Friday, October 23, 2009
Every year I look forward to seeing this tree change color. It is located on Pine Street next to an architect's office and just one block from the campus where I work. It always has the most intense color I've ever seen. As I was lamenting the fact earlier that there wasn't much fall color yet, this tree seemed to turn overnight. There still isn't a lot of color (you can see that from the surrounding trees in the photo) but I'm happy that the most beautiful tree is spectacular as usual.
Monday, October 19, 2009
We've had patches of frost for the past two nights and it looks like winter is just around the corner. So, what has happened to the fall color? The trees are just showing scant changes in color. We have a nice collection of Japanese maples and they are usually spectacular by now. I'm keeping my fingers crossed that we will have some great displays before the cold weather strips the leaves.
I've been working on making our front entrance a little more inviting. I've planted mums and pansies to add some much needed color. The pansies are still so small that they are not making much of an impact.
I didn't think the coleus grew as well this year as they usually do. They are just now looking good but they will be toast after the first frost.
Mexican Bush Sage (Salvia leucantha) is a must-have for the fall garden.
Miscanthus grass is another great plant for the fall garden.
Japanese Anemone "Honorine Jobert" - I forgot I had planted this. Imagine my surprise when I found it blooming a few days ago.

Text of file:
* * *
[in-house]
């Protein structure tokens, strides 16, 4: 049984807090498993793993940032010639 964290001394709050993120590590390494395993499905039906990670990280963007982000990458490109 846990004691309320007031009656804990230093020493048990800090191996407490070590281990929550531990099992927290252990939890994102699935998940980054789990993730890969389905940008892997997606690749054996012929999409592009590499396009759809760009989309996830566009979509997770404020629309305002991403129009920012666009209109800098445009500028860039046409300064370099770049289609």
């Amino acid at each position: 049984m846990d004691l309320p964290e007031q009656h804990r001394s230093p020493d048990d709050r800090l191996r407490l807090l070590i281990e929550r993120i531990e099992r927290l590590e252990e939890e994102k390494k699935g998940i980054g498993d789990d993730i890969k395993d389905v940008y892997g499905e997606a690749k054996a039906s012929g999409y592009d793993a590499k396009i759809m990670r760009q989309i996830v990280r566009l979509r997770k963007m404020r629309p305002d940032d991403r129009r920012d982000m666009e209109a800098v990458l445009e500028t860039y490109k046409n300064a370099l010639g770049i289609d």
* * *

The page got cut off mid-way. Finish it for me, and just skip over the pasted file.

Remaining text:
The sasanqua camellias have also started to bloom. This one is "Hana Jiman" -
I've replanted some of the containers but others are just beginning to look really nice. I'll hate to see this begonia go -
I usually don't buy a lot of mums because I know they won't be around long. I couldn't resist this color -
More colorful annuals that can't take the cold (Lantana, Begonia 'Bonfire', Blueberry Flax Lily (Dianella tasmanica). I'm going to try and overwinter the lantana trees in the basement. I've also taken the flax lily inside and will grow it as a houseplant.
Maybe the leaves will start turning soon. The garden is usually blazing with color by now. What is the hold up???
Tuesday, October 13, 2009
The first time I ever heard of patchouli was back in the late 80s when Madonna released her "Like A Prayer" cd with a patchouli scented insert. I still didn't know back then that patchouli was an herb from the mint family (Pogostemom cablin).
I was surprised when I saw this herb at a nursery back in the spring and knew that I had to try growing it. Like I usually do, I bought the plant first and then researched it afterward. I googled it and read that it wasn't the easiest plant to grow and was finicky about growing conditions. I stuck it in the vegetable garden without much fanfare and figured that it would probably croak within the week. Like other plants that flourish with neglect, the patchouli proved me wrong when it started growing like wildfire and quickly developed into a nice clump about two feet high and wide. I read that it develops flower spikes of very tiny pink flowers but so far, I've only seen foliage.
Patchouli has a powerful fragrance - spicy and musky - and is used in perfumes and is said to combat depression, stimulate the nervous system and help balance hormones. It is also used externally for the effect it has on skin infections, eczema, acne, chapped skin, hemorrhoids, as well as varicose veins. It hails from the Orient and likes hot tropical conditions and prefers semi-shade. It is only hardy to zone 9 which means I will have to try and overwinter it if I want to keep it. I may try it as a houseplant through the winter.
I've really enjoyed this plant. I had a banana pepper plant growing next to it and as I picked peppers, my arms would brush up against it and the heavy patchouli aroma would be released into the air.
Thursday, October 8, 2009